Sixth Round, Pick #195 - WR Tyquan Thornton, Baylor

Here’s that speed the Chargers need so desperately on offense.

Thornton ran the forty in 4.28 seconds at this year’s draft. It was the fastest time by any offensive player and likely bumped him up on draft boards around the league. Taking him on day three is likely the best-case scenario as he’s a limited route-runner who wasn’t asked to do a ton in Baylor’s “go, go, go”-style of offense.

At 6’2 and a slim 181 pounds, it’ll also be tough for Thornton to ever receive a sizable workload, so I believe his ceiling is quite limited but being able to take the top off a defense will always give you some extra value to an offense.

In 14 starts this past season, he caught 62 passes for 948 yards and 10 touchdowns en route to earning Second-Team All-Big 12 honors.

Sixth Round, Pick #214 - LB Joshua Ross, Michigan

I’m not going to lie, I made this pick and then immediately remembered the abysmal performance he put together at this year’s combine.

At 6’0 and 227 pounds, Ross is already undersized which means he really needed to show off some notable athleticism in front of scouts this offseason. Unfortunately, he turned in a 4.79 in the forty and 31 inches in the vertical. As of now, I actually think Ross is closer to being a priority free agent pickup than an actual worthy draft pick.

While I admit he’s a better football player than his testing suggests, the chances of him becoming a serviceable player in the NFL are looking awfully slim as of now.

Seventh Round, Pick #236 - CB Matt Hankins, Iowa

Hankins is a bit on the slim side (6’1, 180) for an NFL cornerback but he’s coming into the league with a great pedigree after playing for an Iowa secondary that has led the nation in interceptions since the 2017 season. The Iowa defense was ELITE in 2021 and he rightfully played a role in making that happen.

He picked off three passes and defended another eight in his final season where he saw 10 starts. He did miss a couple outings and that’s something NFL teams will have to take note of in regards to his slight frame. He’s got great feet and his fundamentals are about as sound as it they come. However, Hankins was not invited to the NFL combine and Iowa has yet to host their pro day, so we’ll have to wait and see on his athletic testing numbers.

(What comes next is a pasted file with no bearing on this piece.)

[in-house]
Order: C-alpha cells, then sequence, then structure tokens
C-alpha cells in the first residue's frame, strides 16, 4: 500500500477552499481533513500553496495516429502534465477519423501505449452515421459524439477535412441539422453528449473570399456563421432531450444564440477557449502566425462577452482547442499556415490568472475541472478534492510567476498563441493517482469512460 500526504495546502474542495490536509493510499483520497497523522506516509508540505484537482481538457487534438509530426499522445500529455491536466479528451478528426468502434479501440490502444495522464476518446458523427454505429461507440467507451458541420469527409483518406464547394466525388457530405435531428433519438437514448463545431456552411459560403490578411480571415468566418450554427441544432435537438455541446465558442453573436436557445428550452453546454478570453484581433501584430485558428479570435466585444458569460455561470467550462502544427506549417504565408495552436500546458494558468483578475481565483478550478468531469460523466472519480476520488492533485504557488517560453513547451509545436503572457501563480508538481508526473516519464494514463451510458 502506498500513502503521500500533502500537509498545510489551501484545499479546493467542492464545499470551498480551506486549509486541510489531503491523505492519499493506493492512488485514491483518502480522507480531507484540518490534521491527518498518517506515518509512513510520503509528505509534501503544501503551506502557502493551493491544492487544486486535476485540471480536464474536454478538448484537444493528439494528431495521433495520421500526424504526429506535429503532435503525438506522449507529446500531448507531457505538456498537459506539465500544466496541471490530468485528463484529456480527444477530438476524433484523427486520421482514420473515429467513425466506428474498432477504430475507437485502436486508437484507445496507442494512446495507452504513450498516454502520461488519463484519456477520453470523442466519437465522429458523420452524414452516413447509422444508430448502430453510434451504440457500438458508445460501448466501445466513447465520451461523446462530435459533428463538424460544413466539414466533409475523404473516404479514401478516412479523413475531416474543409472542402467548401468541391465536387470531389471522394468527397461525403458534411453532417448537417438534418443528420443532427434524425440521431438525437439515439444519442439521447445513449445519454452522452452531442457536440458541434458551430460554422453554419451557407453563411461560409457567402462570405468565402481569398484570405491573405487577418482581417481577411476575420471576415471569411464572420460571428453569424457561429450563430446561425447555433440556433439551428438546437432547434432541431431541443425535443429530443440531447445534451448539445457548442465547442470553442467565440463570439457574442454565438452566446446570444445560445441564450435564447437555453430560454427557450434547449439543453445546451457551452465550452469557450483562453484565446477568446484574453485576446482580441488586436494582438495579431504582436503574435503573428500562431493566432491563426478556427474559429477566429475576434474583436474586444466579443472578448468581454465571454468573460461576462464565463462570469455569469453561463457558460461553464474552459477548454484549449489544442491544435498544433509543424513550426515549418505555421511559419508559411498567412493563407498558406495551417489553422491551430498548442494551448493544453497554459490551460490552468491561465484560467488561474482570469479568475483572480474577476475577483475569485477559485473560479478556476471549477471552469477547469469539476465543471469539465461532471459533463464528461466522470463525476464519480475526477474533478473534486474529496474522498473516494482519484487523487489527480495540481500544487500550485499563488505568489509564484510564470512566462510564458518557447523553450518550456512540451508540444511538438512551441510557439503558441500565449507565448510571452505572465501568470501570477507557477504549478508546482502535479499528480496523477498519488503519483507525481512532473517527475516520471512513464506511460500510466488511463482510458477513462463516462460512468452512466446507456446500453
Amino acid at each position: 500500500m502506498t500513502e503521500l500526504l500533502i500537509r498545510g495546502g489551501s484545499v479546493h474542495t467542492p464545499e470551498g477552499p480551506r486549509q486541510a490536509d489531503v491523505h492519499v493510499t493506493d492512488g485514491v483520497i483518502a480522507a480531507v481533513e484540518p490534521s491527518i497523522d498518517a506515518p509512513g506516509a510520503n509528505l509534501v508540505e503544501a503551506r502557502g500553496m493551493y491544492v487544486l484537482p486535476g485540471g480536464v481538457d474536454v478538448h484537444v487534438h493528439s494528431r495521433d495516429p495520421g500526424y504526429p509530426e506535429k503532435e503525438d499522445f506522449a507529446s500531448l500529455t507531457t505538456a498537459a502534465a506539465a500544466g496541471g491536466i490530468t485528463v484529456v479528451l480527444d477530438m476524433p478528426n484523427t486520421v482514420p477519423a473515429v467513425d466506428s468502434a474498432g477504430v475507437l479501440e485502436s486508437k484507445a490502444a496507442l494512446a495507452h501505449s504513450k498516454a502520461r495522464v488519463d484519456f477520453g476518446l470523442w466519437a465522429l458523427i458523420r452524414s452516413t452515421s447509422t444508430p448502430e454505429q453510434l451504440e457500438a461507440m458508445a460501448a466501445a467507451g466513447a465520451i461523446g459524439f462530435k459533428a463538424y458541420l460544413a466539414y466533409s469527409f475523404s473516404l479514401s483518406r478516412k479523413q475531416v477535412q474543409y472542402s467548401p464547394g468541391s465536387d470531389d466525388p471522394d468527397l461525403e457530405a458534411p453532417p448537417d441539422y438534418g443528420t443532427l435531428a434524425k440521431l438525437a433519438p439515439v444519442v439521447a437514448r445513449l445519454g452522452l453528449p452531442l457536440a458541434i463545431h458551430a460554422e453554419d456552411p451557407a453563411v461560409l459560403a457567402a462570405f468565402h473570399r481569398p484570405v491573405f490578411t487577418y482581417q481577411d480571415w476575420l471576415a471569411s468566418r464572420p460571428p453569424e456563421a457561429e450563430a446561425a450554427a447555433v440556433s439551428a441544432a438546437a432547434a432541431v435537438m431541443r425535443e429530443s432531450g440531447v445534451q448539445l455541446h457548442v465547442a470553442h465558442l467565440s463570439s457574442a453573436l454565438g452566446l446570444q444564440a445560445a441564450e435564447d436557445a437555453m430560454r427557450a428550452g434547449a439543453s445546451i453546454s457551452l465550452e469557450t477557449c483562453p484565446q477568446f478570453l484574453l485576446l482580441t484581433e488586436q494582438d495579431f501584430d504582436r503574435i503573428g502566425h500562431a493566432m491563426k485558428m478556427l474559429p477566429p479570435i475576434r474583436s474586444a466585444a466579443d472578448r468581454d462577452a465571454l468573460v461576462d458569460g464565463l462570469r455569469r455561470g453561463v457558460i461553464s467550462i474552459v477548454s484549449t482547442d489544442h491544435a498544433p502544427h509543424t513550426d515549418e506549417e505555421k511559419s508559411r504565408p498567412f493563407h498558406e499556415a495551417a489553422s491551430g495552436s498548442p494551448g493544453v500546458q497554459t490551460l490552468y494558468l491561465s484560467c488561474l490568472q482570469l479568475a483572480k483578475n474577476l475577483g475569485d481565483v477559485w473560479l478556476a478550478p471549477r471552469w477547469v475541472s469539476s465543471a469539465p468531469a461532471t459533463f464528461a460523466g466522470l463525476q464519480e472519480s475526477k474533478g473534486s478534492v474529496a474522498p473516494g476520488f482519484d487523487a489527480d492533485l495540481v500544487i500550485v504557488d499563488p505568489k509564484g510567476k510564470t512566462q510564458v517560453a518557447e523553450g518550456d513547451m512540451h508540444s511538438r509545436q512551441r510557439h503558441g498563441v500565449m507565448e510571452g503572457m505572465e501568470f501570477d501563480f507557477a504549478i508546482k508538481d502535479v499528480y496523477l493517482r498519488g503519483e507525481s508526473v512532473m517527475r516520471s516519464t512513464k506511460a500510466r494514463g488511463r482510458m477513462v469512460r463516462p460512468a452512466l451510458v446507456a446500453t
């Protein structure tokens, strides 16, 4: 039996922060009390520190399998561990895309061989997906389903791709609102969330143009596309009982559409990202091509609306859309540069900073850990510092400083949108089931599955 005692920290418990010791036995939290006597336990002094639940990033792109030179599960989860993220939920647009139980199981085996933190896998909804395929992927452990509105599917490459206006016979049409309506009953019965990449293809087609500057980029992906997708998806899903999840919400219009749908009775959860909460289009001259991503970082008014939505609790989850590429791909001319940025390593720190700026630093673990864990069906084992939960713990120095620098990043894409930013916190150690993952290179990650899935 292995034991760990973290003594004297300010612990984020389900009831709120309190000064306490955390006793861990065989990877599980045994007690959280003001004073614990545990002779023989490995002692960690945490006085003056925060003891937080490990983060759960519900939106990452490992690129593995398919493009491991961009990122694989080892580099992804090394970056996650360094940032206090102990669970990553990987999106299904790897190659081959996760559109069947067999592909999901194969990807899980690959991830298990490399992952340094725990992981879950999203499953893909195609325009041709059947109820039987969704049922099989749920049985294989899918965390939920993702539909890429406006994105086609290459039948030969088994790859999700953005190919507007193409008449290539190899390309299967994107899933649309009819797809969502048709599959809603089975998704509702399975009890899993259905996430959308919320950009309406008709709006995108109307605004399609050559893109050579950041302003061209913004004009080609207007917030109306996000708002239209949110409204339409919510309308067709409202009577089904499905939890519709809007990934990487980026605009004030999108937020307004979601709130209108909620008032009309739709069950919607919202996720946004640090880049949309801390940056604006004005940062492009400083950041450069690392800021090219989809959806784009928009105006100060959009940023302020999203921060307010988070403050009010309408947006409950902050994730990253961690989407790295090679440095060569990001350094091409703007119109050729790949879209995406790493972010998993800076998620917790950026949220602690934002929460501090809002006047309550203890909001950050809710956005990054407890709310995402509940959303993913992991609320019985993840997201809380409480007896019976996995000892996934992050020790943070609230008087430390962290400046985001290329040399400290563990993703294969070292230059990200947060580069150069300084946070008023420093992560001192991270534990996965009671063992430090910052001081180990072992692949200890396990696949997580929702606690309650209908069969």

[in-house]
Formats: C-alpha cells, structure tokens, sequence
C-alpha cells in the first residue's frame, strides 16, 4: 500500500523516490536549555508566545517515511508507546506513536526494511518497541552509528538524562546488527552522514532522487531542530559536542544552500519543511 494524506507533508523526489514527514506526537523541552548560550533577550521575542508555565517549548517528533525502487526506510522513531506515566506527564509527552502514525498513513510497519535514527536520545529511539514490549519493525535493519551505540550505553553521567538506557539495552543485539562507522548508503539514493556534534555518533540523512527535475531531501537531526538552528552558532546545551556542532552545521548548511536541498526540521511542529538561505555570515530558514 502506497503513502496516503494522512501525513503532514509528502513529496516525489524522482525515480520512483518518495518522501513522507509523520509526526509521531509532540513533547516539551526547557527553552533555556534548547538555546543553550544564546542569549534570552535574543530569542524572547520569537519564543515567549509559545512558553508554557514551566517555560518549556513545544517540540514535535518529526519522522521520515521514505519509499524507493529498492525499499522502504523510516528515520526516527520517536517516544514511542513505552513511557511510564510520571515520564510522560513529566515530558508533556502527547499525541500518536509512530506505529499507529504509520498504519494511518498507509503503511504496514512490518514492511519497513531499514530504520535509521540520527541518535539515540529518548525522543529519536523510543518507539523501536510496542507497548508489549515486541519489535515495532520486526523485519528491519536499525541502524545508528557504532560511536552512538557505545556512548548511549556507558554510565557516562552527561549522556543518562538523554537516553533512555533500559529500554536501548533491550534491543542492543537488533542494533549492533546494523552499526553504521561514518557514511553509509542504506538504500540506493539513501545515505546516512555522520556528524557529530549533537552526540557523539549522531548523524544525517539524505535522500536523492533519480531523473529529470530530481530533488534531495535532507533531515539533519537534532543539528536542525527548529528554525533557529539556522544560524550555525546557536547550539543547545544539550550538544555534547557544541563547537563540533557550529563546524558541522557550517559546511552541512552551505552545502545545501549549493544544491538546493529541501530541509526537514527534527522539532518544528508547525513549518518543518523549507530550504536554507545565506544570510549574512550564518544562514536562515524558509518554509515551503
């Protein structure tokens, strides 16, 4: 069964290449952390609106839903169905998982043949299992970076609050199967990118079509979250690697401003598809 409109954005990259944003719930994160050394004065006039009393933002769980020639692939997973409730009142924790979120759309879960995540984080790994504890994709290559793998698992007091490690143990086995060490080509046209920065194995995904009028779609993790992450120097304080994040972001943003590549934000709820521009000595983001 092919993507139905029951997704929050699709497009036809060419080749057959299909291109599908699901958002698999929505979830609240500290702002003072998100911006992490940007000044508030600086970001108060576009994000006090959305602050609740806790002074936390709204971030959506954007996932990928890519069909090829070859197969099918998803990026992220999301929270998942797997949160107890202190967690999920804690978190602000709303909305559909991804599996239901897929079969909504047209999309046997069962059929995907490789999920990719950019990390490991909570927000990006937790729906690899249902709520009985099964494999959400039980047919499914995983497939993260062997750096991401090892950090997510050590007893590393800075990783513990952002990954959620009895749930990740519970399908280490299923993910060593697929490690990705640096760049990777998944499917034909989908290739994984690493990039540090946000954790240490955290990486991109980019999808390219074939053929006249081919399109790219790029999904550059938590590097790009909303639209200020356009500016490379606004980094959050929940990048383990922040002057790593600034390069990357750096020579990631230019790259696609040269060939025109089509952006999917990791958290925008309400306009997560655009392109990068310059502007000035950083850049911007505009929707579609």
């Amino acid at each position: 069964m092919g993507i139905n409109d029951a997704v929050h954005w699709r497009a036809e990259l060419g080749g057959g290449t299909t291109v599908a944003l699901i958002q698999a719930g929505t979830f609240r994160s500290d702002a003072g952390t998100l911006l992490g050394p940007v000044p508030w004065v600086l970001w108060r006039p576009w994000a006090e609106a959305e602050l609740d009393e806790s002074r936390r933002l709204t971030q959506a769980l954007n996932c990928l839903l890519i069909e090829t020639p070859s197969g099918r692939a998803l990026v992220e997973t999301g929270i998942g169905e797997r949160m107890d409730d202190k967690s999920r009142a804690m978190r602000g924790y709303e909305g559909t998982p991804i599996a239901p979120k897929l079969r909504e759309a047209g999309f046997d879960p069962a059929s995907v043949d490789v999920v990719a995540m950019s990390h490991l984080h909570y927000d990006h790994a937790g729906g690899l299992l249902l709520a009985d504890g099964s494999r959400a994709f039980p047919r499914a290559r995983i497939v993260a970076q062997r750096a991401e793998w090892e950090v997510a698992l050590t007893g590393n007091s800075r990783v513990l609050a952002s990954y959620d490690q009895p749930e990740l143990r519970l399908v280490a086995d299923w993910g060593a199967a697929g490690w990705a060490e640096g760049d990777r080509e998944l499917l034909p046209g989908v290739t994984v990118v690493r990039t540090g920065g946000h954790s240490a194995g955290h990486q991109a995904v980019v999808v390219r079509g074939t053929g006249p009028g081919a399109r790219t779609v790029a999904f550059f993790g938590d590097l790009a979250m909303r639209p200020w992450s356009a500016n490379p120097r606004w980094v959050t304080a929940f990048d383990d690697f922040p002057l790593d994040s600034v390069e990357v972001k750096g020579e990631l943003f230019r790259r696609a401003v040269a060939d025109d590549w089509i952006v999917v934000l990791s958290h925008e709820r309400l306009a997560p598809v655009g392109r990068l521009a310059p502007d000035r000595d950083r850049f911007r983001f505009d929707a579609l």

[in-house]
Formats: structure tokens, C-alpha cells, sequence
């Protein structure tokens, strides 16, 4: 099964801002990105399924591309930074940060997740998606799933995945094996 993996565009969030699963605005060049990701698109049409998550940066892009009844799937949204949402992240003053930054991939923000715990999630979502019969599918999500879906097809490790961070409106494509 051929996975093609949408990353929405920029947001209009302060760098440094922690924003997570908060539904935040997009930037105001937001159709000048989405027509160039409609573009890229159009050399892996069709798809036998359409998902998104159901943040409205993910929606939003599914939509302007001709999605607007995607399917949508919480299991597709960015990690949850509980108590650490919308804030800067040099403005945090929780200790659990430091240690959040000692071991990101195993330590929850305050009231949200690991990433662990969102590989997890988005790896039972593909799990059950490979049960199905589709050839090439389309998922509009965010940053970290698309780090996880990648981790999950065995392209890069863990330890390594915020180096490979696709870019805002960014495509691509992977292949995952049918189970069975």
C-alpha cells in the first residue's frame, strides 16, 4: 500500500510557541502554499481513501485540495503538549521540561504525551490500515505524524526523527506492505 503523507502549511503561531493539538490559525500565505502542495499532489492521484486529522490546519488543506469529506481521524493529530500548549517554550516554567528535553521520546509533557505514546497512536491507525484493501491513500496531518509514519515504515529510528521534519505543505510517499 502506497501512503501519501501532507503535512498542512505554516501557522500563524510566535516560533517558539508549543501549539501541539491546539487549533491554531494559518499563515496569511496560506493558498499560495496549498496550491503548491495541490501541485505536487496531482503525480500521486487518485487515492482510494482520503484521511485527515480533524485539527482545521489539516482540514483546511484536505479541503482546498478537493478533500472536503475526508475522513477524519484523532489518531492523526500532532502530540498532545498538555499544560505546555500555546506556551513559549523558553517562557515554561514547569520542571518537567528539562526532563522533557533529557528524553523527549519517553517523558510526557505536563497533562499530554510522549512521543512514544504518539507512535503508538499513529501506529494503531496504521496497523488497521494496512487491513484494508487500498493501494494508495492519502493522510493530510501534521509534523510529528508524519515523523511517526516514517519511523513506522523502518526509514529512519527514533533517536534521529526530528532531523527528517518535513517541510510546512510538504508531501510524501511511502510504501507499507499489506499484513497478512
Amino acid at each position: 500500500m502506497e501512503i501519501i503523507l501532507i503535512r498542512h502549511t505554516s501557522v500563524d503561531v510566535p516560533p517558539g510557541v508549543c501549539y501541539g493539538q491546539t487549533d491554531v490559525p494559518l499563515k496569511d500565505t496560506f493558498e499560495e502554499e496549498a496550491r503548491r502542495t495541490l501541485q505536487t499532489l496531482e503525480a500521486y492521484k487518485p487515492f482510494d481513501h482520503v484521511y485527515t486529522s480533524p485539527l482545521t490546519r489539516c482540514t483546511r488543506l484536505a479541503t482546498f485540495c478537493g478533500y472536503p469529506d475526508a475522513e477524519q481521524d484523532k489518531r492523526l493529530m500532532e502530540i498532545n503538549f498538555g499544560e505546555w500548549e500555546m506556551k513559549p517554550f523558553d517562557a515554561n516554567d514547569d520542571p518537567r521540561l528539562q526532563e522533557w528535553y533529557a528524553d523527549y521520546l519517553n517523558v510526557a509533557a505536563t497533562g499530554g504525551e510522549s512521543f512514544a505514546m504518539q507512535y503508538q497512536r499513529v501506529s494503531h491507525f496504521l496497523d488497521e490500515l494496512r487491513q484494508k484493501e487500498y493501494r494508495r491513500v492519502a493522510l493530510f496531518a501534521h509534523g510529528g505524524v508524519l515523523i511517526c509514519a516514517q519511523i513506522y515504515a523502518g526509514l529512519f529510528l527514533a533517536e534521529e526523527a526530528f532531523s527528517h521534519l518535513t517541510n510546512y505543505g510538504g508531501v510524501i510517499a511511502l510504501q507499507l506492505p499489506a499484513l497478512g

Overall, finding a player with 36 career starts at such an important position is quite the value here on day three.

Seventh Round, Pick #254 - CB Jalyn Armour-Davis, Alabama

Here’s a prospect that I would be shocked to see fall all the way to the seventh round. First, he played for the Crimson Tide. Second, he performed very well at Alabama’s pro day in March.

At 6’0 and 197 pounds, Armour-Davis recorded a 4.39 in the forty but did not test anything else other than the vertical (34.5 inches). However, he received plenty of praise from his on-field work and is now being considered one of the top “project” cornerbacks in the entire class.

This would be an immense value on day three, but I truly don’t think he makes it this far into the final day.

Seventh Round, Pick #255 - TE Chase Allen, Iowa State

This is likely one of the least-likely picks in this mock draft as I believe Allen will go much earlier on day three. He was essentially the secondary tight end in the Cyclones’ offense but his combination of size (6’6, 251) and blocking prowess should earn him a selection earlier than his college resume would suggest.

If he’s still somehow on the board when the Chargers select anywhere in the sixth or seventh round, he’d be one of the best value picks on day three.

The Chargers have a fourth pick in the seventh round (#260) but the mock drafter cut the draft at 256 picks